Phaedrus | Critical Essay by J. Wight Duff

This literature criticism consists of approximately 25 pages of analysis & critique of Phaedrus.
This section contains 3,834 words
(approx. 13 pages at 300 words per page)
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Critical Essay by David Lee Rubin

SOURCE: "La Fontaine and Phaedrus: A Relation Reargued," in French Studies: In Honor of Philip A. Wadsworth, edited by Donald W. Tappan and William A. Mould, Summa Publications, Inc., 1985, pp. 19-26.

In the essay that follows, Rubin compares the degrees of subtlety and ambiguity in the fables of Phaedrus and the seventeenth-century French writer de La Fontaine, who used Phaedrus as a source.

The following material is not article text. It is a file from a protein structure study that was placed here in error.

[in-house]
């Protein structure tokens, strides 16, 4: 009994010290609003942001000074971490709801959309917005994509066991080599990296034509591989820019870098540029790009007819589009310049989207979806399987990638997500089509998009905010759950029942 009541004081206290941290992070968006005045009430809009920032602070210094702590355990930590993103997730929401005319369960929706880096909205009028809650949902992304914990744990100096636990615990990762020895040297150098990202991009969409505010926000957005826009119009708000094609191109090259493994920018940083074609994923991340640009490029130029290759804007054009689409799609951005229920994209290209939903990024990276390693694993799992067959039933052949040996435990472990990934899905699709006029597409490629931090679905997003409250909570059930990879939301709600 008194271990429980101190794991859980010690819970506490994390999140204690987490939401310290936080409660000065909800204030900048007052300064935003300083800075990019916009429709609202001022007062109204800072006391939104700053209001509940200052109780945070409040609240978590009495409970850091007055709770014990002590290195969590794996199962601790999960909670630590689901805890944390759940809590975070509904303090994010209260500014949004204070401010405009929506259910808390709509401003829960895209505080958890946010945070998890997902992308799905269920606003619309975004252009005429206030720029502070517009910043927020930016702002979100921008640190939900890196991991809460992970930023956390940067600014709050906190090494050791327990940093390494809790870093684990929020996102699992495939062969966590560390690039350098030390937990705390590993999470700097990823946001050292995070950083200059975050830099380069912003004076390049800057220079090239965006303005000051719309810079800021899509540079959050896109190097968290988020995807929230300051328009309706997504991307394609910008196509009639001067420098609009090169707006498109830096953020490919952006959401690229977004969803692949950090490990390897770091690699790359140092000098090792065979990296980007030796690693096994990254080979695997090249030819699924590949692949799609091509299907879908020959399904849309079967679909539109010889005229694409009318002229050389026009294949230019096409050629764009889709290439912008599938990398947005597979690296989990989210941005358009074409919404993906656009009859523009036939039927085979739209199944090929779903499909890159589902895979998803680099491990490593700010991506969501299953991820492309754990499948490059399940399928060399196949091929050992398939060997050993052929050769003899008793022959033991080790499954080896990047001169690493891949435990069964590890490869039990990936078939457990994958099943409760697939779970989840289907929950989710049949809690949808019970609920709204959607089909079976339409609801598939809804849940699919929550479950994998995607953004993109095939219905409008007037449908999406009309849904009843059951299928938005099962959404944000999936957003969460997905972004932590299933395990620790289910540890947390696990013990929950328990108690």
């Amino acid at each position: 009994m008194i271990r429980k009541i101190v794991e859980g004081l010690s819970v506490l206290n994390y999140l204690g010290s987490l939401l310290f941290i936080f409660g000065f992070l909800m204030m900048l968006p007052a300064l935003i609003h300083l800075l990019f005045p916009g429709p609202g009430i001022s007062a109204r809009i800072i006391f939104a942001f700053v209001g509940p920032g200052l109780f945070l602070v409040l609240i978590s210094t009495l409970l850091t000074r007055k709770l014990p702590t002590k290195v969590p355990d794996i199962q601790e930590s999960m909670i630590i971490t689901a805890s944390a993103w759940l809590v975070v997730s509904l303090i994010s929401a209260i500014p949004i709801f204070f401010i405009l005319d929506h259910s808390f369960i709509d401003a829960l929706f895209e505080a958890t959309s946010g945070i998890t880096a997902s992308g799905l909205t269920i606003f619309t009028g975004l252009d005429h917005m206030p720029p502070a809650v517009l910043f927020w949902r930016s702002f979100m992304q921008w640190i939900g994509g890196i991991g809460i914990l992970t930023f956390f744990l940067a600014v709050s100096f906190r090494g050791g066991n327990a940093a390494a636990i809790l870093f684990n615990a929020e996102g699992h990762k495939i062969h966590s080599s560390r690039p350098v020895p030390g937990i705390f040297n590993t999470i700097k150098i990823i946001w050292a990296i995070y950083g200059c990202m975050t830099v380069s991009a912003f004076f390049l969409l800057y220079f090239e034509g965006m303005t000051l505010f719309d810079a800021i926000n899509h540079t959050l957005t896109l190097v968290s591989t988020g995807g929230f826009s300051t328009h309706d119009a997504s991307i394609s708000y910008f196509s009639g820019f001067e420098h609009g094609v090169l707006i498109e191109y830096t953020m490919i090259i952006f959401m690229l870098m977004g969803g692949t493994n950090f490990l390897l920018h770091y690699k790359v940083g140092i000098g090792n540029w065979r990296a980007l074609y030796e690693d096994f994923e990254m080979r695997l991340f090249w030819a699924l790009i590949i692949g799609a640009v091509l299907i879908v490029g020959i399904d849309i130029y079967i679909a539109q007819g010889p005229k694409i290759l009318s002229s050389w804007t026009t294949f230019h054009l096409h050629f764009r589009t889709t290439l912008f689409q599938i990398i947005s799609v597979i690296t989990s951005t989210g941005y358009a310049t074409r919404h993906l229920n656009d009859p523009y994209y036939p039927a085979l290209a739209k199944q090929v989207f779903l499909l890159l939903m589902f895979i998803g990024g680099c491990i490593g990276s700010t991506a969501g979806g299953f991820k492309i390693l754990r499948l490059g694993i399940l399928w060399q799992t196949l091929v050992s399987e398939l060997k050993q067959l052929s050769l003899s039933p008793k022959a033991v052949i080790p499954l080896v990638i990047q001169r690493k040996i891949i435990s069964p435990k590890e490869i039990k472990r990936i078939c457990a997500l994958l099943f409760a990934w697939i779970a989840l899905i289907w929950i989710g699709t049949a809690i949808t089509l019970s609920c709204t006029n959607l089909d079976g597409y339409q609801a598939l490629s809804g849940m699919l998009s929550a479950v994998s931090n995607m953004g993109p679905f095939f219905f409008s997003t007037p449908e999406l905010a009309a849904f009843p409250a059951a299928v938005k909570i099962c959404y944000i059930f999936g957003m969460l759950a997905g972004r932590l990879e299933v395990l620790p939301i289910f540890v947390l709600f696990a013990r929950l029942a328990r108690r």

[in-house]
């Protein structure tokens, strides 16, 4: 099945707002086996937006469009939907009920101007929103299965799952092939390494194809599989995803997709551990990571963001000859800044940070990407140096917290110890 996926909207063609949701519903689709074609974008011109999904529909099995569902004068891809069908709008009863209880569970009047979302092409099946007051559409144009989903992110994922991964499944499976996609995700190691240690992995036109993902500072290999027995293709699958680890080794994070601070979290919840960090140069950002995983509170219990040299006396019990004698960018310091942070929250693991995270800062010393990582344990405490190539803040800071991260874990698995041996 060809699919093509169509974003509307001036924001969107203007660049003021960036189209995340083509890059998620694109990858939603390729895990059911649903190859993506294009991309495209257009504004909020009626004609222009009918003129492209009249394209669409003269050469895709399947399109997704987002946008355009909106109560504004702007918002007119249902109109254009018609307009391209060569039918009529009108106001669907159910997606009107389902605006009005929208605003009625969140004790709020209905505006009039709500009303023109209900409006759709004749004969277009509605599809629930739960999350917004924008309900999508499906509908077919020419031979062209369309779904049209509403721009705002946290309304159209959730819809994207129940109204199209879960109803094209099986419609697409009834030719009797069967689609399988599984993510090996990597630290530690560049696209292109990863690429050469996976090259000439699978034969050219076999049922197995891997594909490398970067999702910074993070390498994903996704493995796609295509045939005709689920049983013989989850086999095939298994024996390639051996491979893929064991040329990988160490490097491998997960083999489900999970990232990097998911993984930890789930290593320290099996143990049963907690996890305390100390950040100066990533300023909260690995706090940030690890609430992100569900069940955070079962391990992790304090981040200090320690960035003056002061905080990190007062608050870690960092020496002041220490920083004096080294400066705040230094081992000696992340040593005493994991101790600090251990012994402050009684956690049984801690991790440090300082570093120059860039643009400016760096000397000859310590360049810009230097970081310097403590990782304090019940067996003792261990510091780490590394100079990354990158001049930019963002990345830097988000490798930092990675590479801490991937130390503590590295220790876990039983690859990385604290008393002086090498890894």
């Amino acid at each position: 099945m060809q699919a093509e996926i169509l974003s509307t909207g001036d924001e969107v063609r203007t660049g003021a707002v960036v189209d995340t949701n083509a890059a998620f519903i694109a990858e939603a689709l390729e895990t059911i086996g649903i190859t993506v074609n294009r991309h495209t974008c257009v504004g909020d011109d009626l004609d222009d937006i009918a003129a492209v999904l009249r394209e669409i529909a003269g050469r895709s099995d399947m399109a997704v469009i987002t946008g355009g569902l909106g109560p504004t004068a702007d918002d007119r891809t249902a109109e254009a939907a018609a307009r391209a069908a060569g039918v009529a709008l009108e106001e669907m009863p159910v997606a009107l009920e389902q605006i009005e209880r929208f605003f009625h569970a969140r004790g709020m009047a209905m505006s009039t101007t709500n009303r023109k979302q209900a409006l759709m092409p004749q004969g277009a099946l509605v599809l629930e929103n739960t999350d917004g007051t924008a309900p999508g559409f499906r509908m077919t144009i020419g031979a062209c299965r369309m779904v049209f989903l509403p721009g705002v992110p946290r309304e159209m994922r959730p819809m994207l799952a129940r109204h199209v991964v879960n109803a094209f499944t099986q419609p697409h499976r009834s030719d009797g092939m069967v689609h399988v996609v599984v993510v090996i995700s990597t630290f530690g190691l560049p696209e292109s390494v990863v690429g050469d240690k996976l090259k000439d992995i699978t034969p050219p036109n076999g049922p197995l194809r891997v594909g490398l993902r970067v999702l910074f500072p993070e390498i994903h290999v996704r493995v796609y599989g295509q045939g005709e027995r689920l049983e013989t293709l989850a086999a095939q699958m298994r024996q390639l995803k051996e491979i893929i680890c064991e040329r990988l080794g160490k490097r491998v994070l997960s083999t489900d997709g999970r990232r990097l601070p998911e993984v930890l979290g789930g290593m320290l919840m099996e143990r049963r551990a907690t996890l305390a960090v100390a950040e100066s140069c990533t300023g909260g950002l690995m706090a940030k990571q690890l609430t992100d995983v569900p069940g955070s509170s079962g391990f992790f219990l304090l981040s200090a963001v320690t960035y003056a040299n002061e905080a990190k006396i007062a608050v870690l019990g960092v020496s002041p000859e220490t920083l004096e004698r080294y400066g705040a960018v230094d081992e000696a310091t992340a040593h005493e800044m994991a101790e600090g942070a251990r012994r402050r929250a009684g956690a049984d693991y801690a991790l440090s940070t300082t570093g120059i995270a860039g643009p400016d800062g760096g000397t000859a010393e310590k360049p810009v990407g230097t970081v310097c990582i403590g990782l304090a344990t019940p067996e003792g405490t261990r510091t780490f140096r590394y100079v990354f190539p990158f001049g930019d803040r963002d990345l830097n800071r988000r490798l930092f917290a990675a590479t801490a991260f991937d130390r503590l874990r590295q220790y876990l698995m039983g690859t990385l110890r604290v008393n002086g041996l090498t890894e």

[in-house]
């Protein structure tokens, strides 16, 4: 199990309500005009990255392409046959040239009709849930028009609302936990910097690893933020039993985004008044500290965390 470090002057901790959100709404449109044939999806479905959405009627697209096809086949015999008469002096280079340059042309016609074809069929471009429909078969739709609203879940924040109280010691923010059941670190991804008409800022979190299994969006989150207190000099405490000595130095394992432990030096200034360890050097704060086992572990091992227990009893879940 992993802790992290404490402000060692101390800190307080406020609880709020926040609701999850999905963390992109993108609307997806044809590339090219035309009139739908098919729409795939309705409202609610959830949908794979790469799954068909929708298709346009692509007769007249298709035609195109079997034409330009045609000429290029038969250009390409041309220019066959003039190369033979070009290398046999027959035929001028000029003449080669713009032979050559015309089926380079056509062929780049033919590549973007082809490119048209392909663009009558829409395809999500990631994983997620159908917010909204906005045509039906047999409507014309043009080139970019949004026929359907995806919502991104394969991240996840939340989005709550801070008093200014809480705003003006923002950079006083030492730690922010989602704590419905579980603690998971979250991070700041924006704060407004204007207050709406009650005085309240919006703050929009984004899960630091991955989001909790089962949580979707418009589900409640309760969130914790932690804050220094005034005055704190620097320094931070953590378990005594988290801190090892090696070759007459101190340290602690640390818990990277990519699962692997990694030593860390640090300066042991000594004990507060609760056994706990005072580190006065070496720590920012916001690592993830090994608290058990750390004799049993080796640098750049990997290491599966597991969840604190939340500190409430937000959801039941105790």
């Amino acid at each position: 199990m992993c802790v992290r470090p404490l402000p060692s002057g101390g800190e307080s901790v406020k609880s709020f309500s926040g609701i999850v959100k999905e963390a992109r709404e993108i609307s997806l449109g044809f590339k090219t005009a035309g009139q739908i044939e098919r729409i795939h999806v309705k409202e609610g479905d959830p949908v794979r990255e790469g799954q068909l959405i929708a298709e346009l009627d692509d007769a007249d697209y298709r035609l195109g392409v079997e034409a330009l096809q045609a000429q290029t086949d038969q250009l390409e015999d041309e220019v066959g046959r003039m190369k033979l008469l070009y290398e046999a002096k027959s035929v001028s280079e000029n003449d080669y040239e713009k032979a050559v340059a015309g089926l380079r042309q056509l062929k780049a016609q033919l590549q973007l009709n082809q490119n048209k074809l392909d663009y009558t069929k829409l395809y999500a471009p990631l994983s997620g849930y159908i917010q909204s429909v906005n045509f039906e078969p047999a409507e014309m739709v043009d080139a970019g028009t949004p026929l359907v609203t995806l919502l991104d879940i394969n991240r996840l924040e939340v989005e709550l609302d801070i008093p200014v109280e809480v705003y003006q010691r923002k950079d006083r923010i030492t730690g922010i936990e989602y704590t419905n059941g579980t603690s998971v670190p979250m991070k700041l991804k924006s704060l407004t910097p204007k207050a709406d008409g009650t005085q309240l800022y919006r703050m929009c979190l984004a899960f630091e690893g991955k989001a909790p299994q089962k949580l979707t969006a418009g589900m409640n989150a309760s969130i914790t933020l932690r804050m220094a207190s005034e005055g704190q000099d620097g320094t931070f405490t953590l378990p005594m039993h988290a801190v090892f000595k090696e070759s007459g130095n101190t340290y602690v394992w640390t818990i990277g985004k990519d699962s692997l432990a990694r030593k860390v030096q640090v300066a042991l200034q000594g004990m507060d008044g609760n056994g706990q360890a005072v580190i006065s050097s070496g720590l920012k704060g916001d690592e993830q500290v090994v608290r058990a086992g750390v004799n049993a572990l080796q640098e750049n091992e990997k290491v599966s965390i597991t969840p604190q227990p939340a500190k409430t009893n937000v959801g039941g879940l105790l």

Off-hand, it would be difficult to think of a subject less immediately promising than this one.1 We already know—or think we know—how La Fontaine adapted his sources. He revealed it himself in the preface to the 1668 edition of the Fables, and generations of scholars have convincingly argued for a perfect fit between his announced intentions and his achievement. In what follows, the key word is égayer. The poet wrote...

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This section contains 3,834 words
(approx. 13 pages at 300 words per page)
Buy the Critical Essay by J. Wight Duff
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